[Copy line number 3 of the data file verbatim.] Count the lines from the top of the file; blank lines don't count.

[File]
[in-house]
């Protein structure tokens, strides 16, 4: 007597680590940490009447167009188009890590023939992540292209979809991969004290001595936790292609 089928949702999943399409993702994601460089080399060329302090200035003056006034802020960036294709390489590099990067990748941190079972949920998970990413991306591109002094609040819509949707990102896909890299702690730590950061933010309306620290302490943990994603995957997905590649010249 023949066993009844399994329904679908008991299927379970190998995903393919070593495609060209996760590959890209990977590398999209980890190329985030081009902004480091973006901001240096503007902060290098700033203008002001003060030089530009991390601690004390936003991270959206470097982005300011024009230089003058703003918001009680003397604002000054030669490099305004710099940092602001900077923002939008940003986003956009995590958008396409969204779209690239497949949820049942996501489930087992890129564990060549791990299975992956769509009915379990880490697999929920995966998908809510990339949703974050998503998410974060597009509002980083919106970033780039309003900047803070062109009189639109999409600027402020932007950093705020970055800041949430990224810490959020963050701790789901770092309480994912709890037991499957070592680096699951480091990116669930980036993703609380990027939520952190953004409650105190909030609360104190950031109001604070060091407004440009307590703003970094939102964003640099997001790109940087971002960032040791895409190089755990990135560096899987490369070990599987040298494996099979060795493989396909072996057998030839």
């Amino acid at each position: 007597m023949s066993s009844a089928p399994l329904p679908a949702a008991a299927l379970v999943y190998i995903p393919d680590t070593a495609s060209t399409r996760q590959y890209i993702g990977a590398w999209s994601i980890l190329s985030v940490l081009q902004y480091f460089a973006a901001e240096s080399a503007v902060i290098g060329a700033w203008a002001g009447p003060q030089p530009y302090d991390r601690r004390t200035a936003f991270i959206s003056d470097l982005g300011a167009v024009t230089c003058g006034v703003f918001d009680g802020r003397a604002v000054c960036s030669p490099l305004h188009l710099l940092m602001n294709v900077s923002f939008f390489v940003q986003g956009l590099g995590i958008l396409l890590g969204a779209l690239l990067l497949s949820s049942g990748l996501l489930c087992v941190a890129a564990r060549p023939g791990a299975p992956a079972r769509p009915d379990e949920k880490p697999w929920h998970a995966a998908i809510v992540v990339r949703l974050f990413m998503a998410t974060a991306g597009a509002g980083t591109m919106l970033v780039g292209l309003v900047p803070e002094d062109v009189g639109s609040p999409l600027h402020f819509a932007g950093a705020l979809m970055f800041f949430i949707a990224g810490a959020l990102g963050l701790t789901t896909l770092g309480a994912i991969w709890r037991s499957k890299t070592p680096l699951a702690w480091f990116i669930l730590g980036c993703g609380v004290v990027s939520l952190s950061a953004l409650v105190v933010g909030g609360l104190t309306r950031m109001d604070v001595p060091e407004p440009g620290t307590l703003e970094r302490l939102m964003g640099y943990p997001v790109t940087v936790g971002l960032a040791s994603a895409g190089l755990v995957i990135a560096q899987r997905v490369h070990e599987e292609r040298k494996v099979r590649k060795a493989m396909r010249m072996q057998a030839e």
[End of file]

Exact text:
């Amino acid at each position: 007597m023949s066993s009844a089928p399994l329904p679908a949702a008991a299927l379970v999943y190998i995903p393919d680590t070593a495609s060209t399409r996760q590959y890209i993702g990977a590398w999209s994601i980890l190329s985030v940490l081009q902004y480091f460089a973006a901001e240096s080399a503007v902060i290098g060329a700033w203008a002001g009447p003060q030089p530009y302090d991390r601690r004390t200035a936003f991270i959206s003056d470097l982005g300011a167009v024009t230089c003058g006034v703003f918001d009680g802020r003397a604002v000054c960036s030669p490099l305004h188009l710099l940092m602001n294709v900077s923002f939008f390489v940003q986003g956009l590099g995590i958008l396409l890590g969204a779209l690239l990067l497949s949820s049942g990748l996501l489930c087992v941190a890129a564990r060549p023939g791990a299975p992956a079972r769509p009915d379990e949920k880490p697999w929920h998970a995966a998908i809510v992540v990339r949703l974050f990413m998503a998410t974060a991306g597009a509002g980083t591109m919106l970033v780039g292209l309003v900047p803070e002094d062109v009189g639109s609040p999409l600027h402020f819509a932007g950093a705020l979809m970055f800041f949430i949707a990224g810490a959020l990102g963050l701790t789901t896909l770092g309480a994912i991969w709890r037991s499957k890299t070592p680096l699951a702690w480091f990116i669930l730590g980036c993703g609380v004290v990027s939520l952190s950061a953004l409650v105190v933010g909030g609360l104190t309306r950031m109001d604070v001595p060091e407004p440009g620290t307590l703003e970094r302490l939102m964003g640099y943990p997001v790109t940087v936790g971002l960032a040791s994603a895409g190089l755990v995957i990135a560096q899987r997905v490369h070990e599987e292609r040298k494996v099979r590649k060795a493989m396909r010249m072996q057998a030839e």